Calissons, traditional dessert in Aix-en-Provence
Calissons, traditional dessert in Aix-en-Provence

Divine drinks

The traditional Christmas dinner would have looked very different in medieval times. Some recipes from history don’t translate well – deer offal or roasted boar would probably put many people off today – but wassail, the spiced cider invented by the Anglo Saxons centuries ago, still makes Christmas cocktail menus today. For a good wassail recipe, check out this BBC Goodfood page.

Making wassail
Making wassail

Alternatively, give Christmas a tropical touch with a round of coquitos – eggnog-style cocktails with a coconut base that hail from the Caribbean island of Puerto Rico. Or swap the mulled wine for a Mexican Ponche Navideño. Made from tequila, rum or brandy, it’s flavoured with orange juice, sugar, apples and raisins for a fruity festive boost.

Ponche Navideño
Ponche Navideño

Choose another day for your Christmas meal

December 25th is when millions of Christians around the world come to celebrate the birth of Jesus Christ, but historians and scholars have long argued that Jesus wasn’t born on that particular day.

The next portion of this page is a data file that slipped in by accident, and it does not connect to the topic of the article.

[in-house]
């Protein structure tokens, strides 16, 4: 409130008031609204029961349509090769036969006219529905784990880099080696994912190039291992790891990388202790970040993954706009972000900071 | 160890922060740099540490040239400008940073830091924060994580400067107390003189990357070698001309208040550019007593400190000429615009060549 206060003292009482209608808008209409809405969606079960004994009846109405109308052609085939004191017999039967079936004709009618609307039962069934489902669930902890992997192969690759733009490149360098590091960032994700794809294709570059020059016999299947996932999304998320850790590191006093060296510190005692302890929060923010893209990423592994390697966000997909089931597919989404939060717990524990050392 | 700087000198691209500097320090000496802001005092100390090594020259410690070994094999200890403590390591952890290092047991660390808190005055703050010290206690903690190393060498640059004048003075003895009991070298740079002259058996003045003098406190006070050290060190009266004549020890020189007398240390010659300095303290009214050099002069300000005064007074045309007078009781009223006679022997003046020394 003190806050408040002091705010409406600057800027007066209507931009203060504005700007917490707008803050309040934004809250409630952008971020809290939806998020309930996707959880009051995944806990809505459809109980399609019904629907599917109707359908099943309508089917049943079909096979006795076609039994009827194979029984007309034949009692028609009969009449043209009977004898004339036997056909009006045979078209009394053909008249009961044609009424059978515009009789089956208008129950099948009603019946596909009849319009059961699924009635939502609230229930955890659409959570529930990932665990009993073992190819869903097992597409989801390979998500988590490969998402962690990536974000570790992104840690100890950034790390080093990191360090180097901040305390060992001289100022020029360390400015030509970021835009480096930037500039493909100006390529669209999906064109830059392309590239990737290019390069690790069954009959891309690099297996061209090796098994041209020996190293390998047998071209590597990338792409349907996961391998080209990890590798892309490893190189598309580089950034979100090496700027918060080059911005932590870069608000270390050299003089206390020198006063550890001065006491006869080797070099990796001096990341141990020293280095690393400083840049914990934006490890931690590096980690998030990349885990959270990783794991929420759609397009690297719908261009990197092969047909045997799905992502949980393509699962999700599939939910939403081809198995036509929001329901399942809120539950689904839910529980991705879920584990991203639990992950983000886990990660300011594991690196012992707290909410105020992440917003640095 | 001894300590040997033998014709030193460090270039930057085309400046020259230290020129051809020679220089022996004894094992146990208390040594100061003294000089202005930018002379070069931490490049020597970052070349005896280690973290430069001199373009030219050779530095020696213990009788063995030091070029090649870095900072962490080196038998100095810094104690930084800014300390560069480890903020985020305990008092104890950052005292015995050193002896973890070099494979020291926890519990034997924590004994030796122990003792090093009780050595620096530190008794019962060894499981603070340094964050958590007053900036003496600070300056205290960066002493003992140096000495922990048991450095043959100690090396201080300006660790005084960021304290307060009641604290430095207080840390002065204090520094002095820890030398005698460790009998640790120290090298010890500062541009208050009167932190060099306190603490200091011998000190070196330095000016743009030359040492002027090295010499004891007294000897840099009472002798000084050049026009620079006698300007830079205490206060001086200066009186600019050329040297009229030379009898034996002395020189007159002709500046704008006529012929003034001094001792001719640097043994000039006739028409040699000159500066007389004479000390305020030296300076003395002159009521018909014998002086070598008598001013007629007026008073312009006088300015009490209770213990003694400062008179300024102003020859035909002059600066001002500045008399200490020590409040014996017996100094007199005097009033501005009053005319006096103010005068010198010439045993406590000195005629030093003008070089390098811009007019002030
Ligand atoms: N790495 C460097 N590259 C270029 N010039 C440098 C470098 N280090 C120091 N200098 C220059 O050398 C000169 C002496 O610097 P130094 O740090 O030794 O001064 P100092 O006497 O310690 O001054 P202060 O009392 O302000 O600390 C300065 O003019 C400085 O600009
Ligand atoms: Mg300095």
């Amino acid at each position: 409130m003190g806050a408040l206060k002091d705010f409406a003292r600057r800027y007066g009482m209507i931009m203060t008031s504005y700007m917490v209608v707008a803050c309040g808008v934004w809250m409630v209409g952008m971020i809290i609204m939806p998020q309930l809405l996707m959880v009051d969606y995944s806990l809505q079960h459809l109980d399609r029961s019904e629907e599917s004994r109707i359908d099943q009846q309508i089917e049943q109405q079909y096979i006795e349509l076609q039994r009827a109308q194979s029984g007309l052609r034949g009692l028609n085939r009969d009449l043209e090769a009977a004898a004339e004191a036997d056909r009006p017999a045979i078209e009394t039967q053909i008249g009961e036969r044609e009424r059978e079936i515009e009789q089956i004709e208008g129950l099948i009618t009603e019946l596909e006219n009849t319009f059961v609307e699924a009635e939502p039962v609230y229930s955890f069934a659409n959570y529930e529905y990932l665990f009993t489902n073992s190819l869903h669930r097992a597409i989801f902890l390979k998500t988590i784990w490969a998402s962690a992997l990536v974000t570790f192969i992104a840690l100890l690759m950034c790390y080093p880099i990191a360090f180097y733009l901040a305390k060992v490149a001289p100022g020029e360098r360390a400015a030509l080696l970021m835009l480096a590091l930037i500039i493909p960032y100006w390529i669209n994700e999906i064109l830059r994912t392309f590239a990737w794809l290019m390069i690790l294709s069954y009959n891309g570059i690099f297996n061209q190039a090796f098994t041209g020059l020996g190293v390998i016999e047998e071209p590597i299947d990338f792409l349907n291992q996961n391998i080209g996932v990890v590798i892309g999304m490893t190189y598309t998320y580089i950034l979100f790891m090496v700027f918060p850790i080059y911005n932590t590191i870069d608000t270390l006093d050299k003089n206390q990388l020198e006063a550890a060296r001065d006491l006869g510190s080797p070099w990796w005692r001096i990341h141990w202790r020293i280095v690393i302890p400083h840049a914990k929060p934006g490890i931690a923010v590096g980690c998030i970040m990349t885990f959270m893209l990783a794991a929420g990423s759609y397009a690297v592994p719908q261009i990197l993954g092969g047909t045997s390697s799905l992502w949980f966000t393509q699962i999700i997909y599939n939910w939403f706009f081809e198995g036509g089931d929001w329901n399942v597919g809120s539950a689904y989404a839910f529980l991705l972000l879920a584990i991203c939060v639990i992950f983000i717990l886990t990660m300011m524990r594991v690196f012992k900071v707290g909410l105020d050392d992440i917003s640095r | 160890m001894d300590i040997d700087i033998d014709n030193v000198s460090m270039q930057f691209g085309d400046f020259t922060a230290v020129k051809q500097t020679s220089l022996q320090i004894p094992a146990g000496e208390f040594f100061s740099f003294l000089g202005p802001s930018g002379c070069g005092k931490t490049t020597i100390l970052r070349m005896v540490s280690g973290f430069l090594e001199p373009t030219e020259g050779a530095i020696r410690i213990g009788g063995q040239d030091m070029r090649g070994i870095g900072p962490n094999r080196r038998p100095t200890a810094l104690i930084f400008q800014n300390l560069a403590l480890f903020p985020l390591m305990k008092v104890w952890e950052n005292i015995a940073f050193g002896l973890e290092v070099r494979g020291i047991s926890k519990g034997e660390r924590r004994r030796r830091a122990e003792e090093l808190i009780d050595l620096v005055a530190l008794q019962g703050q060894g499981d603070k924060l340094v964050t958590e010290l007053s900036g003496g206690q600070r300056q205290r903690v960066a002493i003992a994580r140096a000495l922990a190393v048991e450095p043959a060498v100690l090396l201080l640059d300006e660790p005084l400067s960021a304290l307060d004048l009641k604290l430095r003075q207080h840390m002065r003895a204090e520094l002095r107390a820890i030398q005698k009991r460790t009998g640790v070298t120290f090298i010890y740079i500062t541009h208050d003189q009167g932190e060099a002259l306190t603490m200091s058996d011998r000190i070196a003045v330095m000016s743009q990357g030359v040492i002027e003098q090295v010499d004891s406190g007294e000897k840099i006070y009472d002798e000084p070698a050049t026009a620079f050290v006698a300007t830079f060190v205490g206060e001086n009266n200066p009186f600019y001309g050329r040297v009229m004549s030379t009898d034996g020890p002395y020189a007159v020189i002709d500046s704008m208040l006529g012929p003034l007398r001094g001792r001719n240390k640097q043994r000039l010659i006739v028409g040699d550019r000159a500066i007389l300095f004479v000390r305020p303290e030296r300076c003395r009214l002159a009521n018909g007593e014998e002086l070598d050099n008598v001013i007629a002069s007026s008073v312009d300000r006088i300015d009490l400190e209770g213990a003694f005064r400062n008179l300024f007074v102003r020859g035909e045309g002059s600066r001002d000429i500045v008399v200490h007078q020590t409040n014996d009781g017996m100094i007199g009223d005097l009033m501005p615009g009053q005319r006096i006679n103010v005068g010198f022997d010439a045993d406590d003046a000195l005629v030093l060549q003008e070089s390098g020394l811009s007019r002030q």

Some historians believe that Jesus was born in September, since shepherds were still in the fields tending to their flocks when Mary gave birth. On the other hand, renowned astronomer Dave Reneke had a theory that Jesus was born on June 17th, according to this article on the Telegraph.co.uk. Reneke’s argument is helped by computer models which showed that Venus and Jupiter came together to form a bright light in the sky on that day in year 2 BC, and that light could be the Star of Bethlehem that guided the three wise men to baby Jesus in the manger.

Since no one really knows when Jesus was born, you can choose to celebrate the birth of Christ and enjoy a festive spread whenever you are up for it. After all, we are supposed to embrace the spirit of Christmas (love, kindness, generosity and forgiving) year-round, not just on a single day.

 

You may also like:

Load More In Food

Check Also

Are eggs good or bad for you?

Chicken eggs are nutritious and versatile, but are they good or bad for you? Gege Li inves…